Ring Out Solstice Bells

It has been almost a month since I last wrote anything, either for this blog or for anything else. That’s unlike me and if this had been a year or two ago it would have been a warning sign. But life is very different now, and is much better, so I hope I never leave you unattended for that long again! Here are a few thoughts that have been kicking around in my head.

I’m posting today as it seems appropriate. If you have seen my To Remember A Friend page or the accompanying piece I wrote for it – Every December Sky – you will know that it is the anniversary of the sad day last year that my friend Cal was taken from us, at such a tragically young age. I have marked this on Twitter but wanted also to use this as a reminder for those who knew him, or as an introduction for those who didn’t. And of course I’ve sent a message to Cal’s family to let them know that they and he are in my heart and thoughts today.  Two years ago, when my illness was at its worst, I may well have been feeling extremely low about something like this, but I’ve changed. I’m much stronger now and feel that Cal would want his friends to be positive, to look forward rather than back, and to remember the joy he took from life and instilled in others. So that’s what I’m doing.

I’m feeling wonderfully mellow today, listening to Christmas songs – but not Slade! I took the title for this piece from my favourite Christmas song. If you don’t know it, here’s a video of it:

It is a joyful song, and that is what we should all have in our hearts, especially at this time of year. I love Christmas, and hope you do too. I have the best of all worlds – plenty of family time but I actually get to spend Christmas Day on my own. Some may think it strange I say that, but as I wrote last year in Home Alone I draw a distinction between being alone and being lonely. I can be happy on my own and in the end I spent a large part of last Christmas Day chatting on the phone and online – it was a lovely day! In that piece I mentioned a couple of people who were also in my thoughts. I spoke of a dear friend who lost her father at this time last year, and want to tell her I hope for the best for her and she is very much in my thoughts. And the lady who lives opposite has recently been diagnosed with cancer and is looking very frail. They and Cal’s family deserve all the love I can give them.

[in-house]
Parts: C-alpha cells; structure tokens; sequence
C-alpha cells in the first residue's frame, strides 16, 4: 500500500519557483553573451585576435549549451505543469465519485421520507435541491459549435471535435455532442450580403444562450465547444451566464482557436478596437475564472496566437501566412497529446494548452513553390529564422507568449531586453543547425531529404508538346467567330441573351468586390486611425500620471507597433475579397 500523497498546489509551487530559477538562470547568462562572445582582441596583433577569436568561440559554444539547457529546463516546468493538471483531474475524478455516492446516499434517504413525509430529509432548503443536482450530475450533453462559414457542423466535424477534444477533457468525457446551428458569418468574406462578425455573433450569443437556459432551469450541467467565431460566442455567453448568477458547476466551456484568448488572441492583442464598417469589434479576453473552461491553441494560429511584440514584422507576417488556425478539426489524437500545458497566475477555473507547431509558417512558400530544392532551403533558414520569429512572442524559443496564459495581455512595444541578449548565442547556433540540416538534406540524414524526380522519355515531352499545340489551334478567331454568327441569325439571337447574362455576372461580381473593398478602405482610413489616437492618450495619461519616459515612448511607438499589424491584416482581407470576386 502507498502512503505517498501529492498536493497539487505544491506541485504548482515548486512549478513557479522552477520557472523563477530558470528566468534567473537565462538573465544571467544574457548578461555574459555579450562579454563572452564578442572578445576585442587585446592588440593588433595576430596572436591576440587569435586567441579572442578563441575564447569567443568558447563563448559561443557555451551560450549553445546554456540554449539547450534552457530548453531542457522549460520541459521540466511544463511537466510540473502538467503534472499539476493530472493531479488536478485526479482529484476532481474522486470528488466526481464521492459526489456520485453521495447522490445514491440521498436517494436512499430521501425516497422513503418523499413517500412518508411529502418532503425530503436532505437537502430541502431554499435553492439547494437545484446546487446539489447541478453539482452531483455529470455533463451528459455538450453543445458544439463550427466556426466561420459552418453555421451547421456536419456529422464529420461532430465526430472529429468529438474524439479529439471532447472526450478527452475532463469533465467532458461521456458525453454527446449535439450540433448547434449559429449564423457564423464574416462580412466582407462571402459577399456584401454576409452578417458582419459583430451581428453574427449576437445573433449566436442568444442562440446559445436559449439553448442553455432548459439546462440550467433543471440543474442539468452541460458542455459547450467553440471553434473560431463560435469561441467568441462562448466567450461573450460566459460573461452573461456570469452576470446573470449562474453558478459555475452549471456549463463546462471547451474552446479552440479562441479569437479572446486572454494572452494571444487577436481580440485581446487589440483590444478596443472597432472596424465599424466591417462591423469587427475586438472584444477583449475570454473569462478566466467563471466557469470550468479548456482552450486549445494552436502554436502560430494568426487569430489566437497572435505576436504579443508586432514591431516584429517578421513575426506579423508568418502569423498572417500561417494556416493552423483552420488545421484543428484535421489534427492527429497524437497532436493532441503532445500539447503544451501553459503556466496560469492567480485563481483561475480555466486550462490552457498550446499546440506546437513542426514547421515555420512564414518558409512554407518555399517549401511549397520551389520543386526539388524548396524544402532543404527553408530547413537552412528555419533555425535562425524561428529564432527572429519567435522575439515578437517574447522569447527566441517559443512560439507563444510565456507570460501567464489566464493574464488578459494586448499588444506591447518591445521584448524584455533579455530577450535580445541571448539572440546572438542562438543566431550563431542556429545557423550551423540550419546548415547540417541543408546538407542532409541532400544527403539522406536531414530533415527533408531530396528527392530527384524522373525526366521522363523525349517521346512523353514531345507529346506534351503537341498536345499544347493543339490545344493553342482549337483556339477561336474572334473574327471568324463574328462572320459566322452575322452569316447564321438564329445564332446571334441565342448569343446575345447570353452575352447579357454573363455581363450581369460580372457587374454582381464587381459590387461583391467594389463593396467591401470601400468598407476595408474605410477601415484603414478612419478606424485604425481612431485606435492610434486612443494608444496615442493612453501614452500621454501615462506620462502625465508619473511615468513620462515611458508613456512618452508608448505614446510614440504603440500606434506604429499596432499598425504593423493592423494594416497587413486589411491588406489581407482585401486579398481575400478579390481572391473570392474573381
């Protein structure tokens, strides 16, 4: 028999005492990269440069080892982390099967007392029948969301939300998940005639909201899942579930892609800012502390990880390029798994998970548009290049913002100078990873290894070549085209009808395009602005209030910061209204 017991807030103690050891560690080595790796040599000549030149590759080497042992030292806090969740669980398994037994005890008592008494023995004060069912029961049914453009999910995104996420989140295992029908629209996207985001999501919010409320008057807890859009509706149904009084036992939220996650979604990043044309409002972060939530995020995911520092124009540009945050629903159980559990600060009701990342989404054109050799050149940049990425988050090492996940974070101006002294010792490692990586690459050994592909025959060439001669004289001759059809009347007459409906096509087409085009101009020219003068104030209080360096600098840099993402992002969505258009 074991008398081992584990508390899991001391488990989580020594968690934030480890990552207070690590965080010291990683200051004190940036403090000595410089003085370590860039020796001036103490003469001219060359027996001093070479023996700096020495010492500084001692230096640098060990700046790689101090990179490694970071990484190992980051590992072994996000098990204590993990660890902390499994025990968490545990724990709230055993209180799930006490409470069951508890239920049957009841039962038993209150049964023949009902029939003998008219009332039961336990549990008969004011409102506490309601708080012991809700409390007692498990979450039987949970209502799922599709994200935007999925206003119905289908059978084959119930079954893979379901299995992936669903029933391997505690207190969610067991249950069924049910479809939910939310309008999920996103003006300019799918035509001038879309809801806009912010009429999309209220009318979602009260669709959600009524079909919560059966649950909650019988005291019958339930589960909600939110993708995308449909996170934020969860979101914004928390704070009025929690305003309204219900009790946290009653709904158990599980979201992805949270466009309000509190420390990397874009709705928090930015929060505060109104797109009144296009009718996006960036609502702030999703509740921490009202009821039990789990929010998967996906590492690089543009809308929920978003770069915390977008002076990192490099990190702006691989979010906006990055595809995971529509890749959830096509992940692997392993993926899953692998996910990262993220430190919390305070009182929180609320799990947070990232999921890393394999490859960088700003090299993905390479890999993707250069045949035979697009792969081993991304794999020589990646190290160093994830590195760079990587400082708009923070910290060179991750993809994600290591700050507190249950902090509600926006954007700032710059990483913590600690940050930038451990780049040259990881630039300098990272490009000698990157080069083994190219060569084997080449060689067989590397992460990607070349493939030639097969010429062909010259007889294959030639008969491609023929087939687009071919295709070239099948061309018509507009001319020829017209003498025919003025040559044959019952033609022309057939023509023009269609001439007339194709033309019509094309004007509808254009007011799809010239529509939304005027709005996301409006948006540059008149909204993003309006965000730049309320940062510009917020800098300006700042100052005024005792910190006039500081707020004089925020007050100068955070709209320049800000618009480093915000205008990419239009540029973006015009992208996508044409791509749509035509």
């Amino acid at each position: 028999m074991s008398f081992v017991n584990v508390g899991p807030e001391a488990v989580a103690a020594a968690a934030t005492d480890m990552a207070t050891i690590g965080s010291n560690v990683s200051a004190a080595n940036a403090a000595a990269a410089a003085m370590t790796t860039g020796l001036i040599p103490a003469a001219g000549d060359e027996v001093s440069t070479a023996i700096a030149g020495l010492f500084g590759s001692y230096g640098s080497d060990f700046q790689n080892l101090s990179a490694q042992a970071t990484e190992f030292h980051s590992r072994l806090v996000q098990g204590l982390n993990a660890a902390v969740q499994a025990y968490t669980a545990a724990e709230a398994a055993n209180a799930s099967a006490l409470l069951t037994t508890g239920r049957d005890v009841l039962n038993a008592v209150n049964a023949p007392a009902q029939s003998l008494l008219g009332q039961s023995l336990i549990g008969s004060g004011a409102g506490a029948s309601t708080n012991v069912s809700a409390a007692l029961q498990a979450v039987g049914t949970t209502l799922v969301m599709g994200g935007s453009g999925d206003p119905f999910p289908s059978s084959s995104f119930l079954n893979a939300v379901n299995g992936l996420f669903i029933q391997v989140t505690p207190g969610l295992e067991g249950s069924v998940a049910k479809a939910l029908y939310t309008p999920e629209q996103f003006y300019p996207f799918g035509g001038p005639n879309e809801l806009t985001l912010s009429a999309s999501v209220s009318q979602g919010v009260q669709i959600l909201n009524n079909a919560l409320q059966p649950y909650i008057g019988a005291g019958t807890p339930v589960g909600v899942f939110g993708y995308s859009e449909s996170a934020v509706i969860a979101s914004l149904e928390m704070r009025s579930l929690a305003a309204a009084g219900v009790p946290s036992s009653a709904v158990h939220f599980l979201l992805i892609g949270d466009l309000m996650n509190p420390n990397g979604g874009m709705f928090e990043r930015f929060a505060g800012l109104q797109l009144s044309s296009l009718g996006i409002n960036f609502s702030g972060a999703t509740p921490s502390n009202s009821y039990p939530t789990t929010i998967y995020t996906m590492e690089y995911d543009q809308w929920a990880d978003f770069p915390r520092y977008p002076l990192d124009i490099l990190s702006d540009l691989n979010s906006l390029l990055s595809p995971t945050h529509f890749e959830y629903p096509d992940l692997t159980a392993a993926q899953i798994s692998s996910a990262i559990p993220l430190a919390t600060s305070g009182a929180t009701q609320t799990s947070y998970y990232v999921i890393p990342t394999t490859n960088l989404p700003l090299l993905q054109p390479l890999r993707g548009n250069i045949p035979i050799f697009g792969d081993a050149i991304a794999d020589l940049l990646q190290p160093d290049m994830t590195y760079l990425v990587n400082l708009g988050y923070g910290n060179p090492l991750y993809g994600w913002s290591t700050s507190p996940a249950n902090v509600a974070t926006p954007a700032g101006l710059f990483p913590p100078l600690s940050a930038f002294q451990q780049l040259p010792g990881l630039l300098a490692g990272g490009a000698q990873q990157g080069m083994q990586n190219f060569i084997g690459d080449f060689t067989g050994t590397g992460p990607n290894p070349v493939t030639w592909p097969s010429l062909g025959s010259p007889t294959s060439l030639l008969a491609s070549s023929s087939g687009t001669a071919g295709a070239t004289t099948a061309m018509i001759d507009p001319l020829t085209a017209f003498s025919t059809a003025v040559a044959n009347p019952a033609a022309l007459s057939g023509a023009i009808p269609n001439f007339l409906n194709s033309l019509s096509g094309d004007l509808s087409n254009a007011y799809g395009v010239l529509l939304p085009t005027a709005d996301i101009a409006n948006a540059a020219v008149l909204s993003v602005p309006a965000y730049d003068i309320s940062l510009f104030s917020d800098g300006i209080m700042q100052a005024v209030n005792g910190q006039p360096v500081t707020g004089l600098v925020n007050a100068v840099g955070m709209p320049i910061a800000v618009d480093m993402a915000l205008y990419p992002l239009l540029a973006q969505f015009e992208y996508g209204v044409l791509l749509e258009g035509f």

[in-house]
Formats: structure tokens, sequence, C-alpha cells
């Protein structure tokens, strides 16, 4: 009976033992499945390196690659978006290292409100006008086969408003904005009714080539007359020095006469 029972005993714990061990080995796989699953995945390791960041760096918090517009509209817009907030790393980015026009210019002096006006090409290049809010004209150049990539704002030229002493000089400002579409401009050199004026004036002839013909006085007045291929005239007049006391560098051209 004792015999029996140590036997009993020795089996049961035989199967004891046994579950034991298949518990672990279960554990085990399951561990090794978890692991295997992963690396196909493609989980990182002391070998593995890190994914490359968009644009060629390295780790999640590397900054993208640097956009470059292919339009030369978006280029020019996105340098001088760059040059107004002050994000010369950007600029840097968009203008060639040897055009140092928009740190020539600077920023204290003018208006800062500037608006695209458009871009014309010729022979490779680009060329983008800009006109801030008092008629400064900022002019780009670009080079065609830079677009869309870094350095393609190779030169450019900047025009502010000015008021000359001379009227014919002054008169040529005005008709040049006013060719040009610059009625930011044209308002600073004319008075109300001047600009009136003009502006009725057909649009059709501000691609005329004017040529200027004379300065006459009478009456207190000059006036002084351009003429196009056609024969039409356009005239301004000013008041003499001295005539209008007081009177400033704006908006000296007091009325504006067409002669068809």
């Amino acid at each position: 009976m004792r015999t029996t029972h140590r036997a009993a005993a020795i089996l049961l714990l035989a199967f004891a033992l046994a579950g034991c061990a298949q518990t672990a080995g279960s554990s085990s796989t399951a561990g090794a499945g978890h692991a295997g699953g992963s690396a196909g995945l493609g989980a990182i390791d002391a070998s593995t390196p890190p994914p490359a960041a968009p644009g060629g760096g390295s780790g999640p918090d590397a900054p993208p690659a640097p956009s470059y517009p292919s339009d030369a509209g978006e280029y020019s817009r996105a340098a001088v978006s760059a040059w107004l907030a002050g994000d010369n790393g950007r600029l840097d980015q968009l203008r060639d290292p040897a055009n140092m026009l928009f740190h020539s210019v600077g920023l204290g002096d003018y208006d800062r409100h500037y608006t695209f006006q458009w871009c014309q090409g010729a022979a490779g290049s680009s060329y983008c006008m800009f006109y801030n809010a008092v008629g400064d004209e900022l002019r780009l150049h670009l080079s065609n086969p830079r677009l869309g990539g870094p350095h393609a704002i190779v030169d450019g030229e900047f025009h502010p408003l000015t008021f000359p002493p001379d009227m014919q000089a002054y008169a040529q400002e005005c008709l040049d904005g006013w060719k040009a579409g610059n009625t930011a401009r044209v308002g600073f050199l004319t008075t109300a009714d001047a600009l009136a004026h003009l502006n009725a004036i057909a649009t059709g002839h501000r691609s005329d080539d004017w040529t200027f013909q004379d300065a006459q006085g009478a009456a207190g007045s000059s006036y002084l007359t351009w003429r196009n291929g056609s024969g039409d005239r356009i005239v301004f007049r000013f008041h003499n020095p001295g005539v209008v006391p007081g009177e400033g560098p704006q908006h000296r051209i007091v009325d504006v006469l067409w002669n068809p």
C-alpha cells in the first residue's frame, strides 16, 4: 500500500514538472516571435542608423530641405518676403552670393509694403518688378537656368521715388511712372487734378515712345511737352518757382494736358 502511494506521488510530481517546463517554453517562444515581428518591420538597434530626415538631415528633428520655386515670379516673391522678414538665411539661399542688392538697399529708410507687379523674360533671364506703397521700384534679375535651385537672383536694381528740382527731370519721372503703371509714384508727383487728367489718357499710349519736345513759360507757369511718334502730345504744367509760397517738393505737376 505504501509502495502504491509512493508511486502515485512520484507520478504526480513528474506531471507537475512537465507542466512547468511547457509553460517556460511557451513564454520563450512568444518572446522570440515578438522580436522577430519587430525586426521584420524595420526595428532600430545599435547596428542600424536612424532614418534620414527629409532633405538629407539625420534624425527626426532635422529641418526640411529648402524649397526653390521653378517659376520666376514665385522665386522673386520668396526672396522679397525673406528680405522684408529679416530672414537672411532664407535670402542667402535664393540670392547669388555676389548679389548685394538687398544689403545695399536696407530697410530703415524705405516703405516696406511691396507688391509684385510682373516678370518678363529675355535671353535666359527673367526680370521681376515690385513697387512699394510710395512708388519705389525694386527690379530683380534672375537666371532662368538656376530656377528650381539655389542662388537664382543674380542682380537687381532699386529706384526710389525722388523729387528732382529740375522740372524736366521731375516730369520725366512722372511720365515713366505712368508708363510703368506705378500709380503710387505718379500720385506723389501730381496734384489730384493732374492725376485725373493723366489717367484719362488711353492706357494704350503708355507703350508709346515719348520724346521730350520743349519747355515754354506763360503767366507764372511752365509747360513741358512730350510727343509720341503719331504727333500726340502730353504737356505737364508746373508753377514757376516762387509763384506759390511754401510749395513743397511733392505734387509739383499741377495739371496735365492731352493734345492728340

And so do we all – that is the point I’m trying to make. There are some people who seem to think their role in life is to be nasty, cruel and abusive – you only have to look at a newspaper or Twitter to see plenty of examples. But even they probably have people who love and care about them, and if they cannot find it in their hearts even to be kind to people at this time of year then there is no hope for them! There are 17 days to the main event. No doubt we will all be incredibly busy preparing, partying and generally getting caught up in the vast juggernaut that Christmas has become. But we can all find a time for reflection – on what Christmas means for us; on what it means for the people we love and care about; on how we can do something, however small, to bring joy to someone who deserves it.

I’ll try, and I hope you will too. It could make all the difference for someone.

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